Student Solutions Manual for Physics - 1.1 Solve 1.2 Solve 1.3 Solve 1.4 Solve(a The basic idea of the particle model is that we will treat an object as

Student Solutions Manual for Physics - 1.1 Solve 1.2 Solve...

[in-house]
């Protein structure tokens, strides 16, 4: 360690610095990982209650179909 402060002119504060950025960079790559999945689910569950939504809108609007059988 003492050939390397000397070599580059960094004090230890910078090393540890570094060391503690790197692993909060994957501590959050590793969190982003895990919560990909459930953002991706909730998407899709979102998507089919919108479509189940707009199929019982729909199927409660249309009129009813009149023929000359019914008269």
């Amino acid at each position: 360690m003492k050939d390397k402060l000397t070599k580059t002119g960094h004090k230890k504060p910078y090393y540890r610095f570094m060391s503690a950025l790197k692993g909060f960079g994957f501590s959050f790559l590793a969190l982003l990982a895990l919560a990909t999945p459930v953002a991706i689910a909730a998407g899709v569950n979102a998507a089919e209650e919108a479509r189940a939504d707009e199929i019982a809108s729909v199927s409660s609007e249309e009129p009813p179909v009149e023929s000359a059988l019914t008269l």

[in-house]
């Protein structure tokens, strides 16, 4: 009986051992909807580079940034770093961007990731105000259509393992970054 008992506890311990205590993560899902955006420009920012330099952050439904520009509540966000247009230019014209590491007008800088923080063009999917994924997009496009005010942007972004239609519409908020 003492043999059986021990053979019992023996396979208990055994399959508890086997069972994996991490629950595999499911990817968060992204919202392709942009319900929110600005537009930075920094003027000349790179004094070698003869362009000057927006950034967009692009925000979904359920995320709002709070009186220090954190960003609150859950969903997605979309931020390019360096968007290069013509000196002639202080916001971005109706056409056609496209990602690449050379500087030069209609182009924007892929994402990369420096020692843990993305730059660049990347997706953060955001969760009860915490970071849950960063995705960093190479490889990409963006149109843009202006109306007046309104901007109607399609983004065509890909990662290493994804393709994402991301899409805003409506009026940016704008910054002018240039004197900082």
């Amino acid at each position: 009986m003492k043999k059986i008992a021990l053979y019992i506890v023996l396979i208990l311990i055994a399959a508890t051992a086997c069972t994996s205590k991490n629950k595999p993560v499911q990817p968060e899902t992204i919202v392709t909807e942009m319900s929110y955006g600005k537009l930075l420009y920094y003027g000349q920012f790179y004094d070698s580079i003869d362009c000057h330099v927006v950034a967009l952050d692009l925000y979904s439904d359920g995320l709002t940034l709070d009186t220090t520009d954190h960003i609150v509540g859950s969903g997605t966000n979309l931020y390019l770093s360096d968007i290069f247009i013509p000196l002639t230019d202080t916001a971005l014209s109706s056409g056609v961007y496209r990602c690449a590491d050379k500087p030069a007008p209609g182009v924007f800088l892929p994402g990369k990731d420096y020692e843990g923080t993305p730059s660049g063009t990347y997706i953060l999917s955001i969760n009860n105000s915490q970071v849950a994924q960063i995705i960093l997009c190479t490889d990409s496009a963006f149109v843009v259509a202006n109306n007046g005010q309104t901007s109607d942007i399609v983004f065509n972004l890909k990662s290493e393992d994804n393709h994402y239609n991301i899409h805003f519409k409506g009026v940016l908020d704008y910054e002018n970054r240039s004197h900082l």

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Unformatted text preview: 1.1. Solve: 1.2. Solve: 1.3. Solve: 1.4. Solve: (a) The basic idea of the particle model is that we will treat an object as if all its mass is concentrated into a single point. The size and shape of the object will not be considered. This is a reasonable approximation of reality if (i) the distance traveled by the object is large in comparison to the size of the object, and (ii) rotations and internal motions are not significant features of the objects motion. The particle model is important in that it allows us to simplify a problem. Complete realitywhich would have to include the motion of every single atom in the objectis too complicated to analyze. By treating an object as a particle, we can focus on the most important aspects of its motion while neglecting minor and unobservable details. (b) The particle model is valid for understanding the motion of a satellite or a car traveling a large distance. (c) The particle model is not valid for understanding how a car engine operates, how a person walks, how a bird flies, or how water flows through a pipe. 1.5. Solve: (a) An operational definition defines a concept or an idea in terms of a procedure, or a set of operations, that is used to identify or measure the concept. (b) The displacement .r.. of an object is a vector found by drawing an arrow from the objects initial location to its final location. Mathematically, f i.r.. = r.. - r... The average velocity v.. of an object is a vector that points in the same direction as the displacement .r.. and has length, or magnitude, .r../.t, where f i .t = t - t is the time interval during which the object moves from its initial location to its final location. 1.6. Solve: The player starts from rest and moves faster and faster (accelerates). 1.7. Solve: The particle starts with an initial velocity but as it slides it moves slower and slower till coming to rest. This is a case of negative acceleration because it is an acceleration opposite to the positive direction of motion. 1.8. Solve: The acceleration of an object is a vector formed by finding the ratio of .v.. , the change in the objects velocity, to .t, the time in which the change occurs. The acceleration vector a.. points in the direction of .v.., which is found by vector subtraction. 1.9. Solve: (a) Acceleration is found by the method of Tactics Box 1.3. Let 0 v.. be the velocity vector between points 0 and 1 and 1 v.. be the velocity vector between points 1 and 2. (b) Speed 1 v is greater than speed 0 v because more distance is covered in the same interval of time. 1.10. Solve: (a) Acceleration is found by the method of Tactics Box 1.3. Let 0 v.. be the velocity vector between points 0 and 1 and 1 v.. be the velocity vector between points 1 and 2. (b) Speed 1 v is greater than speed 0 v because more distance is covered in the same interval of time. 1.11. Solve: (a) (b) 1.12. Solve: (a) (b) 1.13. Model: Represent the car as a particle. Visualize: The dots are equally spaced until brakes are applied to the car. Equidistant dots indicate constant average speed. On braking, the dots get closer as the average speed decreases. 1.14. Model: Represent the (child + sled) system as a particle. Visualize: The dots in the figure are equally spaced until the sled encounters a rocky patch. Equidistant dots indicate constant average speed. On encountering a rocky patch, the average speed decreases and the sled comes to a stop. This part of the motion is indicated by a separation between the dots that becomes smaller and smaller. 1.15. Model: Represent the tile as a particle. Visualize: The tile falls from the roof with an acceleration equal to a = g = 9.8 m/s2. Starting from rest, its velocity increases until the tile hits the water surface. This part of the motion is represented by dots with increasing separation, indicating increasing average velocity. After the tile enters the water, it settles to the bottom at roughly constant speed. 1.16. Model: Represent the tennis ball as a particle. Visualize: The particle falls freely for the three stories under the acceleration of gravity. It strikes the ground and very quickly decelerates to zero (while decompresses) and finally travels upward with negative acceleration under gravity to zero velocity at a height of two stories. The downward and upward motions of the ball are shown in the figure. The increasing length between the dots during downward motion indicates increasing average velocity or downward acceleration. On the other hand, the decreasing length between the dots during upward motion indicates acceleration in a direction opposite to its motion; that is, in the downward direction. Assess: For a free-fall motion, acceleration due to gravity is always vertically downward. 1.17. Model: Represent the toy car as a particle. Visualize: As the toy car rolls down the ramp, its average speed increases. This is indicated by the increasing length of the velocity arrows. That is, motion down the ramp is under an acceleration a... At the bottom of the ramp, the toy car continues with the speed obtained with no change in velocity. 1.18. Solve: Dot Time (s) x (m) 1 0 0 2 2 30 3 4 95 4 6 215 5 8 400 6 10 510 7 12 600 8 14 670 (a) 9 16 720 (b) 1.19. Solve: A forgetful physics professor goes for a walk on a straight country road. Walking at a constant speed, he covers a distance of 300 m in 300 s. He then stops and watches the sunset for 100 s. Finding that it was getting dark, he walks faster back to his house covering the same distance in 200 s. 1.20. Solve: Forty miles into a car trip north from his home in El Dorado, an absent-minded English professor stopped at a rest area one Saturday. After staying there for one hour, he headed back home thinking that he was supposed to go on this trip on Sunday. Absent-mindedly he missed his exit and stopped after one hour of driving at another rest area 20 miles south of El Dorado. After waiting there for one hour, he drove back very slowly, confused and tired as he was, and reached El Dorado in two hours. 1.21. Visualize: The bicycle is moving with an acceleration of 1.5 m/s2. Thus, the velocity will increase by 1.5 m/s each second of motion. 1.22. Visualize: The particle moves upward with a constant acceleration a.. . The final velocity is 200 m/s and is reached at a height of 1000 m. 1.23. Solve: (a) 6 9.12 s (9.12 s) 10 s 9.12 10 6 s 1 s - - . . = . . = . . (b) 3 3.42 km (3.42 km) 10 m 3.42 103 m 1 km . . = . . = . . (c) 2 2 3 44 cm/ms 44 cm 10 m 1 ms 4.4 10 m/s ms 1 cm 10 s - - . .. .. . = . .. .. . = . .. .. . (d) km 103 m 1 hour 80 km/hour 80 22 m/s hour 1 km 3600 s . .. .. . = . .. .. . = . .. .. . 1.24. Solve: (a) 2.54 cm 10 2 m 8.0 inches 8.0 (inch) 0.20 m 1 inch 1 cm . .. - . = . .. . = . .. . (b) 66 feet/s 66 feet 12 inch 1 m 20 m/s s 1 foot 39.37 inch = . .. .. . = . .. .. . . .. .. . (c) miles 1.609 km 103 m 1 hour 60 mph 60 27 m/s hour 1 mile 1 km 3600 s . .. .. .. . = . .. .. .. . = . .. .. .. . (d) 2 14 square inches 14 (inches)2 1 m 9.0 10 3 square meter 39.37 inches = .. .. = - . . 1.25. Solve: (a) 1 hour 1(hour) 3600 s 3600 s 3.60 103 s 1 hour = . . = = . . . . (b) 1 day 1 (day) 24 hours 3600 s 8.64 104 s 1 day 1 hour . .. . = . .. . = . .. . (c) 4 1 year 1 (year) 365.25 days 8.64 10 s 3.16 107 s 1 year 1 day . .. . = . .. . = . .. . (d) 2 2 2 32 ft/s 32 ft 12 inch 1 m 9.75 m/s s 1 ft 39.37 inch = . .. .. . = . .. .. . . .. .. . 1.26. Solve: (a) 20 ft 20(ft) 1 m 7.0 m 3 ft = . . = . . . . (b) 60 miles 60(miles) 1 km 1000 m 1.0 105 m 0.6 miles 1 km = . .. . = . .. . . .. . (c) 60 mph 60(mph) 1 m/s 30 m/s 2 mph . . = . . = . . (d) 1 cm 10 2 m 8 in 8(in) 0.16 m 1/2 in 1 cm . .. - . = . .. . = . .. . 1.27. Solve: (a) (30 cm) 4 in 12 in 10 cm . . = . . . . (b) (25 m/s) 2 mph 50 mph 1 m/s . . = . . . . (c) (5 km) 0.6 mi 3 mi 1 km . . = . . . . (d) 1 in 1 cm 2 1 in 2 1 cm 4 . . . .. . . .. . = . .. . 1.28. Solve: (a) 33.3 25.4 = 846 (b) 33.3 - 25.4 = 7.9 (c) 33.3 = 5.77 (d) 333.3 25.4 =13.1 1.29. Solve: (a) (33.3)2 =1.109103. For numbers starting with 1 an extra digit is kept. (b) 33.3 45.1 =1.50103 Scientific notation is an easy way to establish significance. (c) 22.2 -1.2 = 3.5 (d) 1/ 44.4 = 0.0225 1.30. Solve: The length of a typical car is 15 ft. Or 15(ft) 12 inch 1 m 4.6 m 1 ft 39.37 inch . .. .= . .. . . .. . This length of 15 ft is approximately two-and-a-half times my height. 1.31. Solve: The height of a telephone pole is estimated to be around 50 ft or 15 m. This height is approximately 8 times my height. 1.32. Solve: I typically take 15 minutes in my car to cover a distance of approximately 6 miles from home to campus. My average speed is 6 miles 60 min 24 mph 24(mph) 0.447 m/s 11 m/s 15 min 1 hour 1 mph . . . . . . = = . . = . . . . 1.33. Solve: My barber trims about an inch of hair when I visit him every month for a haircut. The rate of hair growth is 2 9 6 9 1(inch) 2.54 cm 10 m 1 month 1 day 1 h 9.8 10 m/s (month) 1 inch 1 cm 30 days 24 h 3600 s 9.8 10 m 10 m 3600 s 35 m/h s 1 m 1 h - - - . .. .. .. .. .. .. .. .. .. . = . .. .. .. .. . . .. .. . = . .. .. . = . .. .. . 1.34. Model: Represent the Porsche as a particle for the motion diagram. Visualize: 1.35. Model: Represent the watermelon as a particle for the motion diagram. Visualize: 1.36. Model: Represent (Sam + car) as a particle for the motion diagram. Visualize: 1.37. Model: Represent the speed skater as a particle for the motion diagram. Visualize: 1.38. Model: Represent the wad as a particle for the motion diagram. Visualize: 1.39. Model: Represent the ball as a particle for the motion diagram. Visualize: 1.40. Model: Represent the ball as a particle for the motion diagram. Visualize: 1.41. Model: Represent the motorist as a particle for the motion diagram. Visualize: 1.42. Model: Represent Bruce and the puck as particles for the motion diagram. Visualize: 1.43. Model: Represent Fred and yourself as particles for the motion diagram. Visualize: 1.44. Solve: Rahul was coasting on interstate highway I-35 from Wichita to Kansas City at 65 mph. Seeing an accident at a distance of 200 feet in front of him, he braked his car to a stop with steady deceleration. 1.45. Solve: A car starts coasting at an initial speed of 30.0 m/s up a 10 incline. 230 m up the incline the road levels out to a flat road and the car continues coasting at a reduced speed along the road. 1.46. Solve: A skier starts from rest down a 25 slope with very little friction. At the bottom of the 100 m slope the skier moves to a flat area and continues at constant velocity. 1.47. Solve: A ball is dropped from a height to check its rebound properties. It rebounds to 80% of its original height. 1.48. Solve: Two boards lean against each other at equal angles to the vertical direction. A ball rolls up the incline, over the peak, and down the other side. 1.49. Solve: (a) (b) Sue passes 3rd Street doing 40 mph, slows steadily to the stop sign at 4th Street, stops for 1 s, then speeds up and reaches her original speed as she passes 5th Street. If the blocks are 50 m long, how long does it take Sue to drive from 3rd Street to 5th Street? (c) 1.50. Solve: (a) (b) A train moving at 100 km/hour slows down in 10 s to a speed of 60 km/hour as it enters a tunnel. The driver maintains this constant speed for the entire length of the tunnel that takes the train a time of 20 s to traverse. Find the length of the tunnel. (c) 1.51. Solve: (a) (b) Jeremy has perfected the art of steady acceleration and deceleration. From a speed of 60 mph he brakes his car to rest in 10 seconds with a constant deceleration. Then he turns into an adjoining street. Starting from rest, Jeremy accelerates with exactly the same magnitude as his earlier deceleration and reaches the same speed of 60 mph over the same distance in exactly the same time. Find the cars acceleration or deceleration. (c) 1.52. Solve: (a) (b) A coyote (A) sees a rabbit and begins to run toward it with an acceleration of 3.0 m/s2. At the same instant, the rabbit (B) begins to run away from the coyote with an acceleration of 2.0 m/s2. The coyote catches the rabbit after running 40 m. How far away was the rabbit when the coyote first saw it? (c) 1.53. Solve: Since area equals length width, the smallest area will correspond to the smaller length and the smaller width. Similarly, the largest area will correspond to the larger length and the larger width. Therefore, the smallest area is (64 m)(100 m) = 6.4 103 m2 and the largest area is (75 m)(110 m) = 8.3 103 m2. 1.54. Solve: (a) We need kg/m3. There are 100 cm in 1 m. If we multiply by 3 100 cm (1)3 1 m . . = . . . . we do not change the size of the quantity, but only the number in terms of the new unit. Thus, the mass density of aluminum is 3 3 3 3 3 2.7 10 kg 100 cm 2.7 10 kg cm 1 m m - .. .... .. = . .. . (b) Likewise, the mass density of alcohol is 3 3 3 0.81 g 100 cm 1 kg 810 kg cm 1 m 1000 g m . .. . . . . .. . . . = . .. . . . 1.55. Model: The car is represented by the particle model as a dot. Solve: (a) Time t (s) Position x (m) 0 1200 10 975 20 825 30 750 40 700 50 650 60 600 70 500 80 300 90 0 (b) 1.56. Solve: Susan enters a classroom, sees a seat 40 m directly ahead, and begins walking toward it at a constant leisurely pace, covering the first 10 m in 10 seconds. But then Susan notices that Ella is heading toward the same seat, so Susan walks more quickly to cover the remaining 30 m in another 20 seconds, beating Ella to the seat. Susan stands next to the seat for 10 seconds to remove her backpack. 1-1 1.57. Solve: A crane operator holds a ton of bricks 30 m above the ground. Four seconds after he is told to lower the bricks, he takes four seconds to lower them 15 m at a constant rate before stopping the bricks to make an eight-second safety check. He then continues lowering the bricks the remaining 15 m, taking four more seconds. 2.1. Model: We will consider the car to be a particle that occupies a single point in space. Visualize: Solve: Since the velocity is constant, we have xf = xi + vx.t. Using the above values, we get 1 x = 0 m+ (10 m/s)(45 s) = 450 m Assess: 10 m/s 22 mph and implies a speed of 0.4 miles per minute. A displacement of 450 m in 45 s is reasonable and expected. 2.2. Model: We will consider Larry to be a particle. Visualize: Solve: Since Larrys speed is constant, we can use the following equation to calculate the velocities: f i s f i v s s t t - = - (a) For the interval from the house to the lamppost: 1 200 yd 600 yd 200 yd/min 9:07 9:05 v - = =- - For the interval from the lamppost to the tree: 2 1200 yd 200 yd 333 yd/min 9:10 9:07 v - = =+ - (b) For the average velocity for the entire run: avg 1200 yd 600 yd 120 yd/min 9:10 9:05 v - = =+ - 2.3. Model: Cars will be treated by the particle model. Visualize: Solve: Beth and Alan are moving at a constant speed, so we can calculate the time of arrival as follows: 1 0 1 0 1 0 1 0 v x x x t t x x t t t v . - - = = . = + . - Using the known values identified in the pictorial representation, we find: Alan 1 Alan 0 Alan 1 Alan 0 Beth 1 Beth 0 Beth 1 Beth 0 8:00 AM 400 mile 8:00 AM 8 hr 4:00 PM 50 miles/hour 9:00 AM 400 mile 9:00 AM 6.67 hr 3:40 PM 60 miles/hour t t x x v t t x x v - = + = + = + = - = + = + = + = (a) Beth arrives first. (b) Beth has to wait Alan 1 Beth 1 t - t = 20 minutes for Alan. Assess: Times of the order of 7 or 8 hours are reasonable in the present problem. 2.4. Solve: (a) The time for each segment is .t1 = 50 mi/40 mph = 5/4 hr and 2 .t = 50 mi/60 mph = 5/6hr. The average speed to the house is 100 mi 48 mph 5/6 h 5/4 h = + (b) Julie drives the distance 1 .x in time 1 .t at 40 mph. She then drives the distance 2 .x in time 2 .t at 60 mph. She spends the same amount of time at each speed, thus 1 2 1 2 1 2 .t = .t ..x /40 mph = .x /60 mph..x = (2/3).x But 1 2 .x + .x =100 miles, so 2 2 (2/3).x + .x =100 miles. This means 2 .x = 60 miles and 1 .x = 40 miles. Thus, the times spent at each speed are 1 .t = 40 mi/40 mph =1.00 h and 2 .t = 60 mi/60 mph =1.00 h. The total time for her return trip is 1 2 .t + .t = 2.00 h. So, her average speed is 100 mi/2 h = 50 mph. 2.5. Model: The bicyclist is a particle. Visualize: Please refer to Figure EX2.5. Solve: The slope of the position-versus-time graph at every point gives the velocity at that point. The slope at t = 10 s is 100 m 50 m 2.5 m/s 20 s v s t . - = = = . The slope at t = 25 s is 100 m 100 m 0 m/s 10 s v - = = The slope at t = 35 s is 0 m 100 m 10 m/s 10 s v - = =- 2.6. Visualize: Please refer to Figure EX2.6. Solve: (a) We can obtain the values for the velocity-versus-time graph from the equation v = .s/.t. (b) There is only one turning point. At t = 3 s the velocity changes from +5 m/s to -20 m/s, thus reversing the direction of motion. At t =1 s, there is an abrupt change in motion from rest to +5 m/s, but there is no reversal in motion. 2.7. Visualize: Please refer to Figure EX2.7. The particle starts at x0 =10 m at 0 t = 0. Its velocity is initially in the x direction. The speed decreases as time increases during the first second, is zero at t =1 s, and then increases after the particle reverses direction. Solve: (a) The particle reverses direction at t =1 s, when vx changes sign. (b) Using the equation f 0 x = x + area of the velocity graph between 1 t and f t , 2 s 3 s 10 m (area of triangle between 0 s and 1 s) + (area of triangle between 1 s and 2 s) 10 m 1 (4 m/s)(1 s) + 1 (4 m/s)(1 s) 10 m 2 2 10 m area of trapazoid between 2 s and 3 s 10 m 1 (4 m/s + 8 m/s 2 x x = - = - = = + = + 4 s 3 s )(3 s 2 s) 16 m area between 3 s and 4 s 16 m 1 (8 m/s + 12 m/s)(1 s) 26 m 2 x x - = = + = + = 2.8. Visualize: Please refer to Figure EX2.8. Solve: A constant velocity from t = 0 s to t = 2 s means zero acceleration. On the other hand, a linear increase in velocity between t = 2 s and t = 4 s implies a constant positive acceleration. 2.9. Visualize: Please refer to Figure EX2.9. Solve: (a) The acceleration of the train at t = 3.0 s is the slope of the v vs t graph at t = 3 s. Thus a = (2 m/s - ( - 2 m/s)) (8 s) = 0.5 m/s2 . (b) 2.10. Visualize: Please refer to Figure EX2.10. Solve: (a) At t = 2.0 s, the position of the particle is 2 s 2.0 m area under velocity graph from 0 s to 2.0 s 2.0 m 1 (4 m/s)(2.0 s) 6 m 2 x = + t = t = = + = (b) From the graph itself at t = 2.0 s, v = 4 m/s. (c) The acceleration is f i 2 6 m/s 0 m/s 2 m/s 3 s x x x x a v v v t t . - - = = = = . . 2.11. Visualize: Please refer to Figure EX2.11. Solve: (a) Using the equation xf = xi + area under the velocity-versus-time graph between i t and f t we have x(at t =1 s) = x(at t = 0 s) + area between t = 0 s and t =1 s = 2.0 m + (4 m/s)(1 s) = 6 m Reading from the velocity-versus-time graph, (at 1 s) 4 m/s. xv t = = Also, slope / 0 m/s2. xa = = .v .t = (b) x(at t = 3.0 s) = x(at t = 0 s) + area between t = 0 s and t = 3 s = 2.0 m + 4 m/s 2 s + 2 m/s 1 s + (1/2) 2 m/s 1 s =13.0 m Reading from the graph, ( 3 s) 2 m/s. x v t= = The acceleration is ( 3 s) slope (at 4 s) (at 2 s) 2 m/s2 2 s x x x a t v t v t = - = = = = =- 2.12. Model: Represent the jet plane as a particle. Visualize: Solve: (a) Since we dont know the time of acceleration, we will use 2 2 1 0 1 0 2 2 2 2 1 0 2 1 2 ( ) (400 m/s) (300 m/s) 8.75 m/s 2 2(4000 m) v v ax x a v v x = + - - - . = = = (b) The acceleration of the jet is approximately equal to g, the acceleration due to gravity. 2.13. Model: We are using the particle model for the skater and the kinematics model of motion under constant acceleration. Solve: Since we dont know the time of acceleration we will use 2 2 f i f i 2 2 2 2 f i 2 f i 2 ( ) (6.0 m/s) (8.0 m/s) 2.8 m/s 2( ) 2(5.0 m) v v ax x a v v x x = + - - - . = = = - - Assess: A deceleration of 2.8 m/s2 is reasonable. 2.14. Model: We are assuming both cars are particles. Visualize: Solve: The Porsches time to finish the race is determined from the position equation 2 P1 P0 P0 P1 P0 P P1 P0 2 2 P1 P1 ( ) 1 ( ) 2 400 m 0 m 0 m 1 (3.5 m/s )( 0 s) 15.1 s 2 x x v t t a t t t t = + - + - . = + + ...